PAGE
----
Was this email forwarded to you? Sign up here.
- Federal prosecutors are pursuing a criminal investigation into deals Facebook made with "at least two" large smartphone makers to access user data like friend lists and contact information, without explicit consent from its users. (NYT)
- SoftBank and Toyota are in talks to invest around $1 billion in Uber's self-driving unit. (Reuters)
- Two black boxes from the Boeing 737 MAX plane that crashed in Ethiopia arrived in Paris for analysis. (Reuters)
- Shares of GE dropped in pre-market trading after 2019 earnings forecast fell short of analysts' estimates. (CNBC)
1 big thing: Brexit's overstated importance
Brexit has grabbed global news headlines, but capital markets have shown little fear and Britain's currency has even strengthened as the March 29 deadline nears with no resolution in sight.
What's happening: British government debt is trading little moved from its levels at the start of the year, and London's benchmark FTSE 100 is up more than 6% year-to-date — less than S&P 500 and European Stoxx 600, but not out of sync with global equity markets.
Why it matters: Even if Brexit does happen, its impact on the global economy has been far overstated by central bankers and politicians, says Jennifer McKeown, head of global economics service at Capital Economics.
- "While the prolonged uncertainty would not be good for business or financial market sentiment, an ultimate deal and softish Brexit would have little economic effect in either direction. And even in a no deal scenario, the implications for other economies would not be too severe," she said.
The big picture: To wit, a recent paper from Britain's New Economics Foundation based on Office for Budget Responsibility data finds that the country's austerity measures instituted in 2010 will cost the country's economy more than twice what Brexit will.
- "Discretionary policy decisions since 2009-10 have reduced real GDP growth by such an extent that in 2018/19, GDP is 4.7 per cent lower than it would otherwise have been without the austerity," Alfie Stirling, NEF's head of economics, writes.
Austerity has suppressed "incomes and expenditure in the economy by just under £1,500 per person and more than £3,600 per household, in this year alone. We also know the effects have not been evenly felt, with the heaviest burden borne by the poorest households in society," Sterling writes.
Between the lines: To put this in perspective, policymakers warned that the vote to leave the European Union would cause rampant uncertainty and seriously damage Britain's economy.
- The Bank of England recently estimated that since the 2016 Brexit vote the economy has lost 2% of GDP in the 2018-19 fiscal year. That's about £900 less per person or £2,100 less per household than what the numbers show austerity has cost.
Our thought bubble, per Axios' Felix Salmon: "Austerity has always been Europe’s Achilles heel. The European monetary union was built on the Maastricht limits (debt no greater than 60% of GDP, deficit no greater than 3% of GDP) which caused unnecessary austerity and a bunch of governments lying about the true nature of their finances.
"Both phenomena increased mistrust of Europe’s institutions. Ultimately, the EU’s insistence on austerity was instrumental in souring some 500 million people, to a greater or lesser degree, on the entire European project — including the 17.4 million Britons who voted to leave the EU in 2016.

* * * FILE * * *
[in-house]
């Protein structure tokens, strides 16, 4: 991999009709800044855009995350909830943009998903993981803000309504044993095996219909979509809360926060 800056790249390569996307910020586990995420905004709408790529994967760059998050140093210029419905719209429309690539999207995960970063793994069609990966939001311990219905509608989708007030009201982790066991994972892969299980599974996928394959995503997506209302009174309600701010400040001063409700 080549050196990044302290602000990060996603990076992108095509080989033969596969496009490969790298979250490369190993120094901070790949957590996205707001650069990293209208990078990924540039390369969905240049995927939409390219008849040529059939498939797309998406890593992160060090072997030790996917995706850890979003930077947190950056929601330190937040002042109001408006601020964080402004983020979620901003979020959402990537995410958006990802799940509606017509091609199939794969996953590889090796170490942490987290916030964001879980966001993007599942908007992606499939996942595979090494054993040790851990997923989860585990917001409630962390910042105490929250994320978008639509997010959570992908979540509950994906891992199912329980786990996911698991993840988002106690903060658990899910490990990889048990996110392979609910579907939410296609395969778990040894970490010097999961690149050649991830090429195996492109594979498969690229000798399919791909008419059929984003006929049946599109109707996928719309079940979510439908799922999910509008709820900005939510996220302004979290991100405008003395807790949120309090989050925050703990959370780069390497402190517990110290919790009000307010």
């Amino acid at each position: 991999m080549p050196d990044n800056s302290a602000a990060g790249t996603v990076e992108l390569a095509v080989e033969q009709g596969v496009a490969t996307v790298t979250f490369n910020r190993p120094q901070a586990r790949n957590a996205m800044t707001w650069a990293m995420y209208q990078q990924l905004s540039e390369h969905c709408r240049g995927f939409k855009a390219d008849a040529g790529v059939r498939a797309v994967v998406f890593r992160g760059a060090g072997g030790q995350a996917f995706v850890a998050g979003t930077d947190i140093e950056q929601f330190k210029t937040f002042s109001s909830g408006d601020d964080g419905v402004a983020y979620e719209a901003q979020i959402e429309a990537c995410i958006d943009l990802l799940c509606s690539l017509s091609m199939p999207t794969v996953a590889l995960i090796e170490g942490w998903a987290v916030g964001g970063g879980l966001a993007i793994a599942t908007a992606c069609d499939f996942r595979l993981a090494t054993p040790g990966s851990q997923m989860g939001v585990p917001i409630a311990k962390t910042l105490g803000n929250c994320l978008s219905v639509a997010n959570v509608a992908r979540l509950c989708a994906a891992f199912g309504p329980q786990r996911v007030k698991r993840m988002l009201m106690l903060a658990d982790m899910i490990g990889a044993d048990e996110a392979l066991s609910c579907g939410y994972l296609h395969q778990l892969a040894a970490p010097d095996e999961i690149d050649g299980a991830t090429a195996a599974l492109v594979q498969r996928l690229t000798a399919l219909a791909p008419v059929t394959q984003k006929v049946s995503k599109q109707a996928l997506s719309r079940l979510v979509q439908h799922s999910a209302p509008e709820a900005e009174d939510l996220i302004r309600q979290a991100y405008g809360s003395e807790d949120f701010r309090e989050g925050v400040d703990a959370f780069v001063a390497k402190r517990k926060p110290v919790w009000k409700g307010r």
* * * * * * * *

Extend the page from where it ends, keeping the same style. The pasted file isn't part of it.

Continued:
- "Austerity has had many deleterious consequences, but Brexit is the greatest of them all."
Bonus: Sterling rides high as Brexit draws nigh
The British pound rose by the most in nearly 2 years on Wednesday after lawmakers voted down the latest Brexit proposal — an amendment to leave the EU with no agreement in place.
Even as the dollar has risen against major currencies around the globe so far this year, sterling has gained 4% on the greenback.
The big picture: As the deadline has closed in, investors have increased rather than decreased bullish bets on the pound. The CFTC reported last week speculators had cut net short positions on sterling by half since September 2018 and reduced positions by about $1.5 billion since the week of Dec. 21.
- The value of the pound sank after the Brexit vote in June 2016 from around $1.50 to $1.32 almost immediately and has ebbed and flowed since, now hovering right around that level.
The bottom line: It may simply be that traders got it right when Britain voted to leave in the first place and nothing has materially changed since then.
2. Gary Cohn on tariffs and trade
President Trump's former director of the National Economic Council Gary Cohn let his feelings about the president's tariff battle with China be known in an interview on Freakonomics Radio released Wednesday night.
"When you put tariffs on goods that people in the United States consume every day, it's a consumption tax. So all the tariffs did is they made products that Americans were going to buy more expensive. And in fact we got the final trade data numbers ... And lo and behold [in 2018], we hit an all-time record-high trade deficit globally, and with China."
"Tariffs don't work. If anything, they hurt the economy because if you're a typical American worker, you have a finite amount of income to spend. If you have to spend more on the necessity products that you need to live, you have less to spend on the services that you want to buy. And you definitely don't have anything left over to save.